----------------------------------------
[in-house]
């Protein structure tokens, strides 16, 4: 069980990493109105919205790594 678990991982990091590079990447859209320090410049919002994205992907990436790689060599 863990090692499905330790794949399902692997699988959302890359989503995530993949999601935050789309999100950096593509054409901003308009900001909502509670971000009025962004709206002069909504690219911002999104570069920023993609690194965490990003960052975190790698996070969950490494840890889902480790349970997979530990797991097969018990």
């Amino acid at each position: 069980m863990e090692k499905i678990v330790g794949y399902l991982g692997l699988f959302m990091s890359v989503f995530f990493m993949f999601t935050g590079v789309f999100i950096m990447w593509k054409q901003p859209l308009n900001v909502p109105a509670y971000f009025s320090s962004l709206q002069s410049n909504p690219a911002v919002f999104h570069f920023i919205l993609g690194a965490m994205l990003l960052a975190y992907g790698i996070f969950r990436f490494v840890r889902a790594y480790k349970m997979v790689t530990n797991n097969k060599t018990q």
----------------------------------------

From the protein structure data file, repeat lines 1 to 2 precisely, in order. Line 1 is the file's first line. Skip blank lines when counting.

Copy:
[in-house]
């Protein structure tokens, strides 16, 4: 069980990493109105919205790594 678990991982990091590079990447859209320090410049919002994205992907990436790689060599 863990090692499905330790794949399902692997699988959302890359989503995530993949999601935050789309999100950096593509054409901003308009900001909502509670971000009025962004709206002069909504690219911002999104570069920023993609690194965490990003960052975190790698996070969950490494840890889902480790349970997979530990797991097969018990």